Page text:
Eminem – Lose Yourself

Sure, Tony Soprano might disagree, but there’s only one thing that comes to mind when we hear the phrase “Mom’s Spaghetti.” It’s Eminem’s classic song that defined his movie, 8 Mile, and one of the great sports pump-up songs in history. Listen to it once, and you’ll want to run through a wall.

The Beatles – Here Comes the Sun

Choosing a Beatles song that everybody knows is a fool’s errand, simply because most Beatles tunes are songs that everybody knows, but “Here Comes The Sun” is certainly on that list, so it’s good enough for us. It’s a quintessential Beatles song: catchy, beautiful, and inventive. The harmonies between Paul and John are legendary, and the song’s sweet nature will persist as long as music is created and consumed.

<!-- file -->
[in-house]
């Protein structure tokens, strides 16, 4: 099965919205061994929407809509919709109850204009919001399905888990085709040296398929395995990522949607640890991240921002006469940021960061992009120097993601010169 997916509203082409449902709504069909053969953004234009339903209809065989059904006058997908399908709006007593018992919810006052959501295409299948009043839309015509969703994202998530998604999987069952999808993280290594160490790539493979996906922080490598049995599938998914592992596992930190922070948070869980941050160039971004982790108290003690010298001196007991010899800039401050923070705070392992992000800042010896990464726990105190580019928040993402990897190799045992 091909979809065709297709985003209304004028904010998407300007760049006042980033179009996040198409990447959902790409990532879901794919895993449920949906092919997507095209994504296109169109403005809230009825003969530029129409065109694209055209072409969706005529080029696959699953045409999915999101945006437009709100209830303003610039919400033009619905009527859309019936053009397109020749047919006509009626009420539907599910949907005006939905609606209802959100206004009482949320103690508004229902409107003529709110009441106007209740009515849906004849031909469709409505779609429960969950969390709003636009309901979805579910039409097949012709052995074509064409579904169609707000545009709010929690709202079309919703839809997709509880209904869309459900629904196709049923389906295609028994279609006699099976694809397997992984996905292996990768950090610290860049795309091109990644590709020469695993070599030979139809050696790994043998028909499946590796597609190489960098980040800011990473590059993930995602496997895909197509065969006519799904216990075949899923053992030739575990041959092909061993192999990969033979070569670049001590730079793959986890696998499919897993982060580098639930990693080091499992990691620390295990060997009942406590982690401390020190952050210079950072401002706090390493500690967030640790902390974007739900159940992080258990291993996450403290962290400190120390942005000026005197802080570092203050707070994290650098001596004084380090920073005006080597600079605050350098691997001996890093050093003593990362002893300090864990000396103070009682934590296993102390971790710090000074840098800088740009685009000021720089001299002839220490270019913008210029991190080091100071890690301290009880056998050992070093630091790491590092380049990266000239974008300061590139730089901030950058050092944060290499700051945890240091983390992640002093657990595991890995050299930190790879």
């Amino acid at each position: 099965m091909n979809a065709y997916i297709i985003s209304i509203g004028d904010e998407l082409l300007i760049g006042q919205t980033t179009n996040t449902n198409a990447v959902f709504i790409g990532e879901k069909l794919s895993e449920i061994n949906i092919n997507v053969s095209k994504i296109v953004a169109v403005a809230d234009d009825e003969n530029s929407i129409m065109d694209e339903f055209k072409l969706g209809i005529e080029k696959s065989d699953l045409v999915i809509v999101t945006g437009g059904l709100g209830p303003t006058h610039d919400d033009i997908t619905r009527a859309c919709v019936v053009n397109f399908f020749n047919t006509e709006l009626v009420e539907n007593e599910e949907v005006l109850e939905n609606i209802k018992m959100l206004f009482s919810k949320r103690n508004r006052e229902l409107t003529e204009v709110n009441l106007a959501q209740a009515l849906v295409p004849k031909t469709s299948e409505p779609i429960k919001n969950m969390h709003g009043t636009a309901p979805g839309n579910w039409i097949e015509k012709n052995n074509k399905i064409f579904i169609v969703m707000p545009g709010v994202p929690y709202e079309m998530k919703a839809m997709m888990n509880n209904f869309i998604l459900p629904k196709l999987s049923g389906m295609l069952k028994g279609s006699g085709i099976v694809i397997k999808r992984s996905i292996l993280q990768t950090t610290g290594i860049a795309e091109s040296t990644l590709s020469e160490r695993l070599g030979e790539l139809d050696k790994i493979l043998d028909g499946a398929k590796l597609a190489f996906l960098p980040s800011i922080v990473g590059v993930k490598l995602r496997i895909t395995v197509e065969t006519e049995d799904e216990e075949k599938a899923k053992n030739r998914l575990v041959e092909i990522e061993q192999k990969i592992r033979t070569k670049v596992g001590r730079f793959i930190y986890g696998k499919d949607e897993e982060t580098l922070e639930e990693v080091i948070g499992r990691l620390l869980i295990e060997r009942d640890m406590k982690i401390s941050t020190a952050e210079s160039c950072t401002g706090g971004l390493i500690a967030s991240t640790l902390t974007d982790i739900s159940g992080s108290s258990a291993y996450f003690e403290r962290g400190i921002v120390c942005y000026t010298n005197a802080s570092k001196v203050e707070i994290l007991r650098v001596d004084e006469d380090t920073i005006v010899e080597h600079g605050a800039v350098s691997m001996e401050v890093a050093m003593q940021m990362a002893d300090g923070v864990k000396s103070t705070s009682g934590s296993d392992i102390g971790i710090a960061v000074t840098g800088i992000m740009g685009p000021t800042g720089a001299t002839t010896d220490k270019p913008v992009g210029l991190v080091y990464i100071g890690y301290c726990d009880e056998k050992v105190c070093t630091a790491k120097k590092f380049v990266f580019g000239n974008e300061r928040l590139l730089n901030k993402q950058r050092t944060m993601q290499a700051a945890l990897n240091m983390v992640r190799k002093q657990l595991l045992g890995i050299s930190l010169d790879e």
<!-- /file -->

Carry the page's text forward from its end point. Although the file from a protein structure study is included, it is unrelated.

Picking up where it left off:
Mark Ronson feat. Bruno Mars – Uptown Funk

The modern funk revival from Mark Ronson and Bruno Mars is a masterclass in satisfying nostalgia. It doesn’t rely on the past, it instead uses the past to inform a modern template. It introduced funk music to a generation of fans not lucky enough to grow up during the times of James Brown and Parliament.

The Black Eyed Peas – I Gotta Feeling

If there was ever a song to manifest having a grand old time, it’s Black Eyed Peas’ “I Gotta Feeling.” This song could be heard in every dorm room and frat house on a Friday night, amping up beer pong participants before hitting a big party. It offered positive vibes and an affirmation everybody could get behind.

Los del Rio – Macarena

Los del Rio’s “Macarena” may be the most popular dance of all-time. Perhaps the “Thriller” dance is up there, and for a certain generation the “Soulja Boy” is iconic, but few dances have spawned generations of followers quite like the “Macarena.” It’s a dance that people from ages 5 to 95 know, and as such, it’s a dance (song, to be more specific) that everybody knows.

Drake – One Dance